The term "shark attack" is typically used by the media, government officials, researchers and the public to describe almost any kind of human-shark interaction - even those where no contact or injury occurs between humans and sharks.
Now, Christopher Neff of the University of Sydney, Australia, and Robert Hueter, leader of Mote Marine Laboratory's Center for Shark Research in Sarasota, - the only Congressionally designated national research center in the U.S. focused on sharks - propose a new system of classification to support more accurate scientific reporting about shark interactions and more accurate public discussion about shark risk to swimmers and divers.
The international study, published this week in the peer-reviewed Journal of Environmental Studies and Sciences, is titled, "Science, policy, and the public discourse of shark 'attack': a proposal for reclassifying humanshark interactions."
In the study, the authors analyzed global shark statisticsand found the term "shark attack" misleading in many cases. For instance, a 2009 government report from New South Wales, Australia, documented 200 shark attacks - but 38 involved no injuries to people.
In Florida, often called the "Shark Attack Capital of the World" because of the number of reported shark attacks, only 11 fatal bites have been recorded over the past 129 years - a lower number than several other locations in the world, and vastly lower than deaths from natural events such as drowning or lightning.
"Not all shark 'attacks' are created equal, and we certainly shouldn't call bites on kayaks and bites on people the same thing," said Neff, a doctoral candidate conducting the first study on policy responses to shark bites at the University of Sydney.
"Nor should we equate the single bite of a 2-foot shark on a surfer's toe with the fatal bite of a 15-foot shark on a swimmer, but that's how the current language treats these incidents," said Hueter.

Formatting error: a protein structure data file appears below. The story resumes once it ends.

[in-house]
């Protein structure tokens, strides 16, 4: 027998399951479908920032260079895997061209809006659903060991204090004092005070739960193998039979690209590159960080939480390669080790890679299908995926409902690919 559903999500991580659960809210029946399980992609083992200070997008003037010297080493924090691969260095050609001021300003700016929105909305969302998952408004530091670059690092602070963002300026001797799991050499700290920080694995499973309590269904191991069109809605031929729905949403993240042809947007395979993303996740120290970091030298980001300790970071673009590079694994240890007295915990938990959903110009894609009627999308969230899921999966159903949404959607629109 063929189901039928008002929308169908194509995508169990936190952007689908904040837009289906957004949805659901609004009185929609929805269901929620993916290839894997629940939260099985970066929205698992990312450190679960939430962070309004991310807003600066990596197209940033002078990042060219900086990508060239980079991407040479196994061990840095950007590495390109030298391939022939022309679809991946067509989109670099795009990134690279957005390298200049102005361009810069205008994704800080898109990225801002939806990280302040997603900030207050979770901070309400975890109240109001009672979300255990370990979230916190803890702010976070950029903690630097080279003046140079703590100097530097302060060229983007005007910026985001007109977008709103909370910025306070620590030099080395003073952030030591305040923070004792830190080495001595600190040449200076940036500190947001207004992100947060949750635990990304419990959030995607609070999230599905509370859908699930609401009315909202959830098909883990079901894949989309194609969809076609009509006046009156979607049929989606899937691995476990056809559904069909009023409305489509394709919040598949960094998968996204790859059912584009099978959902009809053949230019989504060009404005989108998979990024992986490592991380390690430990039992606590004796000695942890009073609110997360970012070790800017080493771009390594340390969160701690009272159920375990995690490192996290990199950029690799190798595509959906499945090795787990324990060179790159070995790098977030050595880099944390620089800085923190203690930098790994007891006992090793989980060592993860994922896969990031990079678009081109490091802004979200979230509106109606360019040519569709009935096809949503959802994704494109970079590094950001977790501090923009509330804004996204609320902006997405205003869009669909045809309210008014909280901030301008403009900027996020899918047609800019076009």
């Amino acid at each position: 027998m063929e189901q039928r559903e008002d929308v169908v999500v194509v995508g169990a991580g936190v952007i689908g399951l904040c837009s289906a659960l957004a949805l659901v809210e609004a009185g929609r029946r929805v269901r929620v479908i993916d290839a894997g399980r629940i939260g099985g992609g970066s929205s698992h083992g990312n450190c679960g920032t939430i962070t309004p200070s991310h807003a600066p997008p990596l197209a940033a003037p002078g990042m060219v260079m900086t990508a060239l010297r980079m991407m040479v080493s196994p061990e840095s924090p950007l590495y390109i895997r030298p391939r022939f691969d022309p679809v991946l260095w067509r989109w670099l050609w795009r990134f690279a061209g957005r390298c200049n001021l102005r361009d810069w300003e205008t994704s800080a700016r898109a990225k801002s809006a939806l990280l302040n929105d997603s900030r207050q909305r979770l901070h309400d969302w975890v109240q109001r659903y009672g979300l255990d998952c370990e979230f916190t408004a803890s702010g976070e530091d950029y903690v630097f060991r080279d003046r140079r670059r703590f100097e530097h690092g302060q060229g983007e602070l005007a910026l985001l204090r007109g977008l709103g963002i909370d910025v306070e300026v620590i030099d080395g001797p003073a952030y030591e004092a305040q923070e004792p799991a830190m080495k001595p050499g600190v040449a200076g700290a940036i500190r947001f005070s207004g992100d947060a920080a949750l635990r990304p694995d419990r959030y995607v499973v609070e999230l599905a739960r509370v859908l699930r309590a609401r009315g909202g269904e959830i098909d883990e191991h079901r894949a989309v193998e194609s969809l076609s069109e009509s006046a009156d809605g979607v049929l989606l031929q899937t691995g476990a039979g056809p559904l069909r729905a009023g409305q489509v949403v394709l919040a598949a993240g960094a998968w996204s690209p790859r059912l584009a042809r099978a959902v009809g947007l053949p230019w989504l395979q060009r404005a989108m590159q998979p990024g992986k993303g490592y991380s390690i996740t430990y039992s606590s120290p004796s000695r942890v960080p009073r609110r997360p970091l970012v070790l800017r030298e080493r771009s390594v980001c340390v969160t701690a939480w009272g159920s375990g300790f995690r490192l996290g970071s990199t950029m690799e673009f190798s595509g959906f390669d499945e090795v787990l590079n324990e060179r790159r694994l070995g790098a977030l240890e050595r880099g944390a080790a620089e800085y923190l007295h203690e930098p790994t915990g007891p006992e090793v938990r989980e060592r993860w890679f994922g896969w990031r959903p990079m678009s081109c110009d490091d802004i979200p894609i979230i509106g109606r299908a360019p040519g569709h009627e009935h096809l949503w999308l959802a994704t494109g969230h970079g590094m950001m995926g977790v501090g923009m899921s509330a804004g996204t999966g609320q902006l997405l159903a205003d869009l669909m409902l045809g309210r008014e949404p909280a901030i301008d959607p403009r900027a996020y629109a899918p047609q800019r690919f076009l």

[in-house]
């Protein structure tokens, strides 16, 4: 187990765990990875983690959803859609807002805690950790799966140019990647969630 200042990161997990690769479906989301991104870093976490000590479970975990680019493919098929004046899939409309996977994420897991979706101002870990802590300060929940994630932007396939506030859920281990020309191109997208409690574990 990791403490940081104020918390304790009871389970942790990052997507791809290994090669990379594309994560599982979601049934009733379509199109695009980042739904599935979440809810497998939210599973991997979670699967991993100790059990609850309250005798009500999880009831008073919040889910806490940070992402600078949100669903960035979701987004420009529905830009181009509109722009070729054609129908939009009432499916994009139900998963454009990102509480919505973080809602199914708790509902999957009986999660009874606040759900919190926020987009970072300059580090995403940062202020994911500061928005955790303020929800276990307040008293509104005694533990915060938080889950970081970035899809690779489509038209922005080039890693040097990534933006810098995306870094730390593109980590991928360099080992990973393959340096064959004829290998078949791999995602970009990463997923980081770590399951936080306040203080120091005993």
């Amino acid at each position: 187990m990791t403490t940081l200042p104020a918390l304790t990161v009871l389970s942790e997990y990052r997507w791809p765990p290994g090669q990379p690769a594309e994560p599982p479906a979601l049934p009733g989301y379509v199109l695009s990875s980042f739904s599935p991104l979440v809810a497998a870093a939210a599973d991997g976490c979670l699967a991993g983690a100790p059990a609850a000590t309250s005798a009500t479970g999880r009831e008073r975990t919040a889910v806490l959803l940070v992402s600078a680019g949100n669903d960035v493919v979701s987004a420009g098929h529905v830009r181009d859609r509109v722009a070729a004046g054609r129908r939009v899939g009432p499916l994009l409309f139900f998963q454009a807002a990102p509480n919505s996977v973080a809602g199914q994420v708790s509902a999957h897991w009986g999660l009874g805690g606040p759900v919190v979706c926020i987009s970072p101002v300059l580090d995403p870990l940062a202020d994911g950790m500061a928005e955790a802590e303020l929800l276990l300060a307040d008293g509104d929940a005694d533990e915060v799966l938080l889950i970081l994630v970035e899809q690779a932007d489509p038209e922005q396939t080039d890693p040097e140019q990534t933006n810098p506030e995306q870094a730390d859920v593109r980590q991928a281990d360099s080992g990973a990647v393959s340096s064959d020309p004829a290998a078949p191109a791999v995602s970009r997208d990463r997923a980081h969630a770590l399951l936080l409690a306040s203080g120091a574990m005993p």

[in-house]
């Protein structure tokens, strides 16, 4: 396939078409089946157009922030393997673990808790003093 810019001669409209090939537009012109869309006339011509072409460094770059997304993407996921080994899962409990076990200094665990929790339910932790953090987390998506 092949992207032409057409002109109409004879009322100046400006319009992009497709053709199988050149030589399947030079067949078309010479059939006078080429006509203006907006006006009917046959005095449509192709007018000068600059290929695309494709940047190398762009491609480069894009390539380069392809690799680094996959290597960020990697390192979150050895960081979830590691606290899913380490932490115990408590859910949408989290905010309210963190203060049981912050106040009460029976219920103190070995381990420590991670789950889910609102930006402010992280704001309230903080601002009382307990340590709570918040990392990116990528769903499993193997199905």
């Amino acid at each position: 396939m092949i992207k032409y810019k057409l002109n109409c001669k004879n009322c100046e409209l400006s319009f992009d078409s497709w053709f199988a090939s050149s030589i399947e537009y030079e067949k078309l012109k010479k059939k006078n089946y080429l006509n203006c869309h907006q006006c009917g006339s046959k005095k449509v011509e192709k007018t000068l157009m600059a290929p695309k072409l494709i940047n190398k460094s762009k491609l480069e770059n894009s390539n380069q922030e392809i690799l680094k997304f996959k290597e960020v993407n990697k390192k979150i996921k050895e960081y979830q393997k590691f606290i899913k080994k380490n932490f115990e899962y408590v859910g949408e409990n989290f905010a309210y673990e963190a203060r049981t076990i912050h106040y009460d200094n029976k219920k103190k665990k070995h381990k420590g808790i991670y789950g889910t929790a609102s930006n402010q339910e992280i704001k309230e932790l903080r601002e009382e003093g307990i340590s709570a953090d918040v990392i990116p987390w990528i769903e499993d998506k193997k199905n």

The Neff-Hueter study groups shark incidents into four categories based on clearly documented outcomes rather than speculation over shark motives and intentions. These include:
1, Sightings of sharks in the water near people with no physical contact.
2, Shark encounters where no bite takes place and no humans are injured, but physical contact occurs with a person or an inanimate object holding a person, such as a surfboard or boat. A shark might also bump a swimmer and its rough skin might cause a minor abrasion.
3, Shark bites by small or large sharks that result in minor to moderate injuries.
4, Fatal shark bites causing fatal injuries. The authors caution against using the term "shark attack" unless the motivation and intent of the shark is clearly established by experts, which is rarely possible.
"These new categories provide better information to the public so they can judge their levels of risk based on local shark activity," Neff said. "If 'sightings' of sharks are increasing, or if 'encounters' with kayaks are decreasing these are important pieces of information. There simply is no value in using 'attack' language. It is time to move past 'Jaws.' "